How to Help Your Family Settle into Life in New Zealand

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Moving to a new country is a scary and challenging venture for most people. The stress of starting a new job, finding a good school for the kids, and moving into a new house is a lot to handle at once. The first few months of living somewhere new will always be challenging and you’re bound to feel homesick at some point. While it may take some time before you begin to feel settled, there are many things you can do to make your move feel a little easier. Follow these tips to help you and your family adjust to your new life in New Zealand.

Set Up Your Home

Setting up your home is the first step to feeling settled in New Zealand. After you’ve set up the basics such as your utilities and broadband connection, you can start decorating your new home to make it feel like your own. Make sure to add some little reminders of the house you left behind. Having this familiar feel will immediately help you feel more at home.

Meet the Neighbours and Locals

One of the commonly ‘scary’ aspects of moving to a new country is having to meet new people. But the sooner you reach out to people, the more comfortable you will feel. Begin by introducing yourself to your neighbours, and perhaps inviting them over for a cup of tea or coffee. It’s always good to have a friendly relationship with the people in your neighbourhood, no matter where you’re living.

Once you’ve settled into your new house and have met the neighbours, look for meet-up groups or get involved in the local communities. There are always things to be done in New Zealand school communities and neighbourhoods that you and your family could help with. These community groups really help to bring people together and create special bonds.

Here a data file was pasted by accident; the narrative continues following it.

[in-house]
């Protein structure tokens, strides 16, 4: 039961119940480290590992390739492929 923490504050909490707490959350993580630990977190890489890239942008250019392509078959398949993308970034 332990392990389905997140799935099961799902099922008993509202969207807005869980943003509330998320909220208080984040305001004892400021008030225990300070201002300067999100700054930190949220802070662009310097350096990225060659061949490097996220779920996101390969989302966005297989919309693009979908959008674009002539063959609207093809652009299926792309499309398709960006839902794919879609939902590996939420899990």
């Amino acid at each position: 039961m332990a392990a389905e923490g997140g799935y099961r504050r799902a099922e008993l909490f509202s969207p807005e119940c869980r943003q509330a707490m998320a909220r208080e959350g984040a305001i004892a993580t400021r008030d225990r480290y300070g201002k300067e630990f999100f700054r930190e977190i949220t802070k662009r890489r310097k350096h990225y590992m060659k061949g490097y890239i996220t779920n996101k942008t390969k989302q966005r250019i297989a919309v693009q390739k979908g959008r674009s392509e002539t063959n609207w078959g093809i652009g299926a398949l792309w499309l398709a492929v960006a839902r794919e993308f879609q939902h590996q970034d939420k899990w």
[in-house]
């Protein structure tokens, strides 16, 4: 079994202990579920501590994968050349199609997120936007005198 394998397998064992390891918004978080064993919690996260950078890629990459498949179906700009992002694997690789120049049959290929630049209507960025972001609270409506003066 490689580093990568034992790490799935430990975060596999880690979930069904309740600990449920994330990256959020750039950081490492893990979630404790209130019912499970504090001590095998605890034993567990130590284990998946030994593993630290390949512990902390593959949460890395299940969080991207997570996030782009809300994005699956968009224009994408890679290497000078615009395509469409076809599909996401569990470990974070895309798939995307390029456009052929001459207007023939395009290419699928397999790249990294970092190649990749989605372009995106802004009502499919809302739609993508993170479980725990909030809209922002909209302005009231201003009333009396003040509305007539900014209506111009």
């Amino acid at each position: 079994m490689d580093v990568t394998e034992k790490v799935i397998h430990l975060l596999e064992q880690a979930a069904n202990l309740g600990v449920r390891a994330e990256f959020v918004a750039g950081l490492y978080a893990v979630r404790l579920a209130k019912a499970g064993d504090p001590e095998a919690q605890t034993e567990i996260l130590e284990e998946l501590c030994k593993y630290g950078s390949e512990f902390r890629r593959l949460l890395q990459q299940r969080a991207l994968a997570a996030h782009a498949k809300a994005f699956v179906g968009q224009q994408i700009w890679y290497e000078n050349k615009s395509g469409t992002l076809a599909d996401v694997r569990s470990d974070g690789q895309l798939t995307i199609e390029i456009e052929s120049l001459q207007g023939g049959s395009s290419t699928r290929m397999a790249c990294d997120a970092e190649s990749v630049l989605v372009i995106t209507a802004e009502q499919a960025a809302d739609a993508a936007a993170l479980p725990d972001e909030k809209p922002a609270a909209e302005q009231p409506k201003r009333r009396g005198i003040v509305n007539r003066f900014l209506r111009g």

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Get the Kids Settled

Kids often feel homesickness the most, especially if they had spent all of their young lives in their previous home. Thus, it’s essential to help your kids adjust to their new life in New Zealand as quickly as possible. After settling them into a new school, consider getting them involved in a sports club or after-school activity where they can really bond with other children. A healthy balance of academic and extra-curricular activities is a great way for your kids to make new friends, but is also an excellent opportunity for you to befriend other parents too.

Get to Know Your City

The sooner you start exploring the ins and outs of your city, the sooner it will feel like home. Find out about sports days and popular NZ festivals, or join a sightseeing tour where you can spend time to truly get to know your city. Visit some of the most popular restaurants and places to hang out, and observe how the locals communicate and behave.

The more time you spend out and about, the better you will be able to relate to New Zealanders. When getting around the city, try to use the public transport system as much as you can. This will allow you to observe the local way of living more closely, and give you a better chance of meeting new people. Don’t be afraid to strike up a conversation with strangers, or ask questions if you’re unsure about something.

Learn about the Maori Culture

When moving to any new country, it’s always good to have a basic understanding of the culture and history. The Maori people are a huge part of New Zealand’s culture and history and maintain their important influence through their customs, technological innovations, artwork, and more.  Visiting a Marae, a New Zealand art gallery, or even local museums will give you and your family plenty of insight into New Zealand and its people.

In multicultural New Zealand, you will likely have the joy of getting to know many Maori people, as well as Kiwis from all over the world who call New Zealand home.  Before long, you’ll be proud to call yourself a New Zealander too.

Posted by Maia Fletcher

Freelance writer Maia Fletcher is based in the sunny city of Gisborne, from the North Island of New Zealand. When Maia isn’t collaborating with various blogs and sites, she loves to spend her time off travelling. To learn more about Maia and her work, visit her Tumblr page.

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